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JetBlue Breaks Our Hearts: Will Cut Legroom, Charge for Bags

JetBlue just broke my heart. The discount airline is putting its best flyer-friendly perks to death, one by one. JetBlue is crowding more seats onto its planes and taking away that one free checked bag we all know and love. With the announcement of a new tiered pricing system, JetBlue joins the majority of the cruel, cramped, and fee-hungry U.S. carriers that make up the unpleasant domestic airline industry. (Southwest remains an exception—I’ll get to that in a minute.)

Bowing to pressure to increase revenue through ancillary fees and more tightly packed places, JetBlue introduces “Branded Fares.” Branded Fares will happen in 2015. This is a tiered pricing system that forces passengers to choose from one of three bundled fare options: the cheapest ticket, which doesn’t include free checked luggage; or two pricier options that feature one and two free checked bags, and extra TrueBlue points.

The more expensive ticket bundles will offer greater flexibility, but JetBlue hasn’t offered any clear details on this. We don’t know anything about the exact frequent-flyer points differences, either. JetBlue is releasing this information slowly and carefully, like the author of a very dull mystery novel.

Additionally, JetBlue says it will do a “Cabin Refresh.” That’s a pleasant-sounding way to tell us that other peoples’ seatbacks (and elbows) will be closer than ever.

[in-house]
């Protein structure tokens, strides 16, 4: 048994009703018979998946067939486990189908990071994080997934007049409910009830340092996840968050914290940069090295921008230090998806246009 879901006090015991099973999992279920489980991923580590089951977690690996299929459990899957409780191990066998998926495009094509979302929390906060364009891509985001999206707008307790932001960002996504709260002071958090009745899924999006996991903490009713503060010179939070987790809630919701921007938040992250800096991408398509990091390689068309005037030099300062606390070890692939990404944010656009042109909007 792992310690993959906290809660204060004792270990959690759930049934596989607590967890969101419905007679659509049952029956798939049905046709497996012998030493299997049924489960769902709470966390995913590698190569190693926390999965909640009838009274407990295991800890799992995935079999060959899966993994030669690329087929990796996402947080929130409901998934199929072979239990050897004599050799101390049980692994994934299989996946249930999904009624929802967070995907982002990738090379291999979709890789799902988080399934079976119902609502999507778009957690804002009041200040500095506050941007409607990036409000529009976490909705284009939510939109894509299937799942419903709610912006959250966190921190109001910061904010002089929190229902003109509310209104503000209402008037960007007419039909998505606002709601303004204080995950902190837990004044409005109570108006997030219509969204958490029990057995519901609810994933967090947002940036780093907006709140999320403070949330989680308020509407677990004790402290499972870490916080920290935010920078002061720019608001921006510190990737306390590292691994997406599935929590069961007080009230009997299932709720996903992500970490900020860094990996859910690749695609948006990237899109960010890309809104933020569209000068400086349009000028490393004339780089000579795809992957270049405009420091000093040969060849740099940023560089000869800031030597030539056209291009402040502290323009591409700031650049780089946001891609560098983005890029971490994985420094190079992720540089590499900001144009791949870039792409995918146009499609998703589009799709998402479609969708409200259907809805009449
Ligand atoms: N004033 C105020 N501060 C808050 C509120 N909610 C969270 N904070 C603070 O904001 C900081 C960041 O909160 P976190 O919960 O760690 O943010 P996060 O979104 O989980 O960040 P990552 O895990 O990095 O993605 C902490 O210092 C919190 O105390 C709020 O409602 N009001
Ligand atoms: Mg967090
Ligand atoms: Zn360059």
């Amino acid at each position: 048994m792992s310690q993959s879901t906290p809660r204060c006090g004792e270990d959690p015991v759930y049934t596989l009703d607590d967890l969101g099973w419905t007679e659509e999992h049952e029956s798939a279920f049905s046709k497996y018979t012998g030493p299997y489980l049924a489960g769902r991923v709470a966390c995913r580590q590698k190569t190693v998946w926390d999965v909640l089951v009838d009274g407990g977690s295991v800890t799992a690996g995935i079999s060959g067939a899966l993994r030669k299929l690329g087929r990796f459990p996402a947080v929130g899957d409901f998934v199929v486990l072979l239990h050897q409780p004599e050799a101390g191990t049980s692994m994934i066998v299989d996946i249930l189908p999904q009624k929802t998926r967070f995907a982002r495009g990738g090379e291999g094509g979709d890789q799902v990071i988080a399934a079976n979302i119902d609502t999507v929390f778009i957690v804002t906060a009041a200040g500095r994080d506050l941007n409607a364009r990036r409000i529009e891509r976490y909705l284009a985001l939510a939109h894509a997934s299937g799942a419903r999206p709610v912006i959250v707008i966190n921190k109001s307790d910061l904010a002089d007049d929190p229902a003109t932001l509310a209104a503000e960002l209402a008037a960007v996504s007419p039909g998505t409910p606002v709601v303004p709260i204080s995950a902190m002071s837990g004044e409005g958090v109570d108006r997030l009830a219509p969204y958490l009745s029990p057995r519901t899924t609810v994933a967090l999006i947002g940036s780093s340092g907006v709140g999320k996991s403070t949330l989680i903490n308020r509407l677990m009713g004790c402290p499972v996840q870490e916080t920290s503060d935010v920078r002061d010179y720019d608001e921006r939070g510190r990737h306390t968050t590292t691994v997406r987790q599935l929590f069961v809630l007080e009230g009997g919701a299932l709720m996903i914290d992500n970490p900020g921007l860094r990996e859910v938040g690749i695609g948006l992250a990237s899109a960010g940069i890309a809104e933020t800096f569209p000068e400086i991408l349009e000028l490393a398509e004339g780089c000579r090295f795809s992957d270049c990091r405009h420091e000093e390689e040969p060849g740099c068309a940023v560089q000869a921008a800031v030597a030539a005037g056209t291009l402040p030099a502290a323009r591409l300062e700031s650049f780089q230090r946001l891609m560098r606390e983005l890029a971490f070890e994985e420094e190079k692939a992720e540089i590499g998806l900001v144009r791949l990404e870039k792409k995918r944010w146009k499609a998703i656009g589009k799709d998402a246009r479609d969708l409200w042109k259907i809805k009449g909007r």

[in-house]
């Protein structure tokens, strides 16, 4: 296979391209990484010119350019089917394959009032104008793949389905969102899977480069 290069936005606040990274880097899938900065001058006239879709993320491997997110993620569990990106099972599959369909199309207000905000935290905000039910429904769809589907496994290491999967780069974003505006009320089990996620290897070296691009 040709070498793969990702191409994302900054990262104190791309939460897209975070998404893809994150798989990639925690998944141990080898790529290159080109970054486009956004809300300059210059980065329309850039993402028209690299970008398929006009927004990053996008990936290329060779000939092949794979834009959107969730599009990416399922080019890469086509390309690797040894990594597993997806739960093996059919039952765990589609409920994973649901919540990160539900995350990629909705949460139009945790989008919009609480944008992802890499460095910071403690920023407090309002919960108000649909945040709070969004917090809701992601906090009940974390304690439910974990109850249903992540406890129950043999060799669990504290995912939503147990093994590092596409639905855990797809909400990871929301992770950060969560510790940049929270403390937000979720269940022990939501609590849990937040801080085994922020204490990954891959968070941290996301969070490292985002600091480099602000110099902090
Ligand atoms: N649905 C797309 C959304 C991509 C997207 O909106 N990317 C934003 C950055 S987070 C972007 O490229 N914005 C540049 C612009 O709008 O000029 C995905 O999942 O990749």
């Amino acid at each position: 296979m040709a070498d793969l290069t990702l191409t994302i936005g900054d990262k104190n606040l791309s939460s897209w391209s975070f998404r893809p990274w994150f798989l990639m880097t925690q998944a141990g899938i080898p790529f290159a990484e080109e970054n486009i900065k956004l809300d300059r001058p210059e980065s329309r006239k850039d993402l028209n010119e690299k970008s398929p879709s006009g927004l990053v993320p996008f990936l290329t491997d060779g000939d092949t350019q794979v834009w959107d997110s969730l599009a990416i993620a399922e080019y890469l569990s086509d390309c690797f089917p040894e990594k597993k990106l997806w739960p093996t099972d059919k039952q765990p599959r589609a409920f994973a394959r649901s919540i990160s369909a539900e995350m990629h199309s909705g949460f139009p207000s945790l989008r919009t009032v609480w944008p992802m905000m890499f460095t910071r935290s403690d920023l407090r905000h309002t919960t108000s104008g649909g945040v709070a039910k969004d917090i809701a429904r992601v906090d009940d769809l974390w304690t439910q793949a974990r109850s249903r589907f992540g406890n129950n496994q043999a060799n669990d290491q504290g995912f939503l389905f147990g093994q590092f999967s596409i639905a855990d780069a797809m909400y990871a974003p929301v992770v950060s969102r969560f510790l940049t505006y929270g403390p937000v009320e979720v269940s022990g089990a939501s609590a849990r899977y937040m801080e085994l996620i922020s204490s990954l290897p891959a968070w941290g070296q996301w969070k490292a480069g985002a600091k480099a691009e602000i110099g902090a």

In 2016, JetBlue will retrofit its A320 aircraft with thinner cushions, jamming 15 more seats onto its A320s. The airline claims it will still offer “the most legroom in coach,” although legroom will be reduced by 5 percent. Bottom line: The A320s are going to get more crowded, with less available overhead-bin space.

This is all part of a larger disturbing trend: The arc of the airline industry is bending away from consumer-friendly policies. Virgin America indicated earlier this month that it would scale back some of its perks. In the spring, Frontier rolled out a two-tiered pricing system featuring $50 for carry-on bags with its cheapest ticket options. And some folks in the industry have speculated that even Southwest might axe its popular two-free-checked-bags policy sometime in the future.

For now, Southwest, the only major U.S. airline remaining that doesn’t charge for checked bags, has yet to cave to the pressure. The airline is throwing shade JetBlue’s way. Here is a tweet Southwest made today:

We love you too, Southwest.

Readers, will you continue to fly JetBlue?

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